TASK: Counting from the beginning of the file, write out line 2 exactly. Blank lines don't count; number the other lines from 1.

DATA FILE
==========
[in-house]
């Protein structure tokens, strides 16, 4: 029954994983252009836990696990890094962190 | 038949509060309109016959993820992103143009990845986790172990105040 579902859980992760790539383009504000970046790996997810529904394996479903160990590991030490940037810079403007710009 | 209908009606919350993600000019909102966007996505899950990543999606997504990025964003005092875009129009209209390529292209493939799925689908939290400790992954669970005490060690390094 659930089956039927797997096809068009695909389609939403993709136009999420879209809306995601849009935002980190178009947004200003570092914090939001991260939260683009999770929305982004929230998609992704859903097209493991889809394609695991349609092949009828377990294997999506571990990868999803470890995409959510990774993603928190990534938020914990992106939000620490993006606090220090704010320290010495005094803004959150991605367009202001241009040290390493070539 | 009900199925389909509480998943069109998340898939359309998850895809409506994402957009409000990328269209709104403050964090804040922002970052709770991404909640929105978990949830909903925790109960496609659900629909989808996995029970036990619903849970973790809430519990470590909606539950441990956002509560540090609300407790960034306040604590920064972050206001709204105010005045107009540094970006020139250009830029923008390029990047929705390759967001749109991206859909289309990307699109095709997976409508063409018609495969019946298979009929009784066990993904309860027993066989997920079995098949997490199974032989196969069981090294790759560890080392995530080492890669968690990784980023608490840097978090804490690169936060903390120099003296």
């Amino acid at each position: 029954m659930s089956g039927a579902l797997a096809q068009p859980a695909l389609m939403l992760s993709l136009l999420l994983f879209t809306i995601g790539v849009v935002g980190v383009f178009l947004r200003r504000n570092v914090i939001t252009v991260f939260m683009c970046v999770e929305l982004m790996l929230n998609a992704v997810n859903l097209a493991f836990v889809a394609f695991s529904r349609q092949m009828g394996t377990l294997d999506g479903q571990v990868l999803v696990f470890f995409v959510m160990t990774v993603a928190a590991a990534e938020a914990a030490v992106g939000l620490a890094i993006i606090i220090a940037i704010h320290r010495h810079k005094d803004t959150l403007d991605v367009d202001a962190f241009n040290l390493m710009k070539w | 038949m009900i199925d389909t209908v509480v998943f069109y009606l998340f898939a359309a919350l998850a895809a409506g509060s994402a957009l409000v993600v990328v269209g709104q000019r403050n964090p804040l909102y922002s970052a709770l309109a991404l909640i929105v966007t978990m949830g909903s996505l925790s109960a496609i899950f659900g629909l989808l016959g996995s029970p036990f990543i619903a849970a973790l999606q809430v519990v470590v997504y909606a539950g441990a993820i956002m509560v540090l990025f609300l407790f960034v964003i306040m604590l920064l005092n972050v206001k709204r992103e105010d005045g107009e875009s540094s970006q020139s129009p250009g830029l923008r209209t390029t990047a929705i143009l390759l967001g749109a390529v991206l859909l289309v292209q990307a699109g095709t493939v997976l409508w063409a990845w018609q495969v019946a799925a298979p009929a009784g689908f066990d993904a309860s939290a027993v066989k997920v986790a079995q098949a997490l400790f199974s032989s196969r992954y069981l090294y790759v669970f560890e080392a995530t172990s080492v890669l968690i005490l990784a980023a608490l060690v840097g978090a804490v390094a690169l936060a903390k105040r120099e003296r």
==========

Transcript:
């Protein structure tokens, strides 16, 4: 029954994983252009836990696990890094962190 | 038949509060309109016959993820992103143009990845986790172990105040 579902859980992760790539383009504000970046790996997810529904394996479903160990590991030490940037810079403007710009 | 209908009606919350993600000019909102966007996505899950990543999606997504990025964003005092875009129009209209390529292209493939799925689908939290400790992954669970005490060690390094 659930089956039927797997096809068009695909389609939403993709136009999420879209809306995601849009935002980190178009947004200003570092914090939001991260939260683009999770929305982004929230998609992704859903097209493991889809394609695991349609092949009828377990294997999506571990990868999803470890995409959510990774993603928190990534938020914990992106939000620490993006606090220090704010320290010495005094803004959150991605367009202001241009040290390493070539 | 009900199925389909509480998943069109998340898939359309998850895809409506994402957009409000990328269209709104403050964090804040922002970052709770991404909640929105978990949830909903925790109960496609659900629909989808996995029970036990619903849970973790809430519990470590909606539950441990956002509560540090609300407790960034306040604590920064972050206001709204105010005045107009540094970006020139250009830029923008390029990047929705390759967001749109991206859909289309990307699109095709997976409508063409018609495969019946298979009929009784066990993904309860027993066989997920079995098949997490199974032989196969069981090294790759560890080392995530080492890669968690990784980023608490840097978090804490690169936060903390120099003296």